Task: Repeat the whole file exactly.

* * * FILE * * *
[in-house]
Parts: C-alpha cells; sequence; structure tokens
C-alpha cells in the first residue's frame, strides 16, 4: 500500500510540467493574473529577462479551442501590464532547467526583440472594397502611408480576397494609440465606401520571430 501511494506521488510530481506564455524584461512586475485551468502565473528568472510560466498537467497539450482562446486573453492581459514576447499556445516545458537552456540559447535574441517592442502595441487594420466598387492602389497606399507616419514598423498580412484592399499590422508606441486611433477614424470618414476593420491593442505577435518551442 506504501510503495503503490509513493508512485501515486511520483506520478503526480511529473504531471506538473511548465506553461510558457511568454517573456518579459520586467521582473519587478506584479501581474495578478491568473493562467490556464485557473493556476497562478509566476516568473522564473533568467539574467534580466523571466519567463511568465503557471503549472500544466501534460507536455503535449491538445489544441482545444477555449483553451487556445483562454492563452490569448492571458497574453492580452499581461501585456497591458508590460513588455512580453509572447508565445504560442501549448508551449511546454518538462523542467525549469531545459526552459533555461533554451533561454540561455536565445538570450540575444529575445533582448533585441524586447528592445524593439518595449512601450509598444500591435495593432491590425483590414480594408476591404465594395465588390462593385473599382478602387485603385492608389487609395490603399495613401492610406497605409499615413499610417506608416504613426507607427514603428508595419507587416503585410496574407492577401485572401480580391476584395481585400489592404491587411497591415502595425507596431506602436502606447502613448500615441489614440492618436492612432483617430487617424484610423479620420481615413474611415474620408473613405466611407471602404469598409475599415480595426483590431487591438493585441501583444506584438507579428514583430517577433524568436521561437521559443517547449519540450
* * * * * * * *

[in-house]
Parts: C-alpha cells; sequence; structure tokens
C-alpha cells in the first residue's frame, strides 16, 4: 500500500510540467493574473529577462479551442501590464532547467526583440472594397502611408480576397494609440465606401520571430 501511494506521488510530481506564455524584461512586475485551468502565473528568472510560466498537467497539450482562446486573453492581459514576447499556445516545458537552456540559447535574441517592442502595441487594420466598387492602389497606399507616419514598423498580412484592399499590422508606441486611433477614424470618414476593420491593442505577435518551442 506504501510503495503503490509513493508512485501515486511520483506520478503526480511529473504531471506538473511548465506553461510558457511568454517573456518579459520586467521582473519587478506584479501581474495578478491568473493562467490556464485557473493556476497562478509566476516568473522564473533568467539574467534580466523571466519567463511568465503557471503549472500544466501534460507536455503535449491538445489544441482545444477555449483553451487556445483562454492563452490569448492571458497574453492580452499581461501585456497591458508590460513588455512580453509572447508565445504560442501549448508551449511546454518538462523542467525549469531545459526552459533555461533554451533561454540561455536565445538570450540575444529575445533582448533585441524586447528592445524593439518595449512601450509598444500591435495593432491590425483590414480594408476591404465594395465588390462593385473599382478602387485603385492608389487609395490603399495613401492610406497605409499615413499610417506608416504613426507607427514603428508595419507587416503585410496574407492577401485572401480580391476584395481585400489592404491587411497591415502595425507596431506602436502606447502613448500615441489614440492618436492612432483617430487617424484610423479620420481615413474611415474620408473613405466611407471602404469598409475599415480595426483590431487591438493585441501583444506584438507579428514583430517577433524568436521561437521559443517547449519540450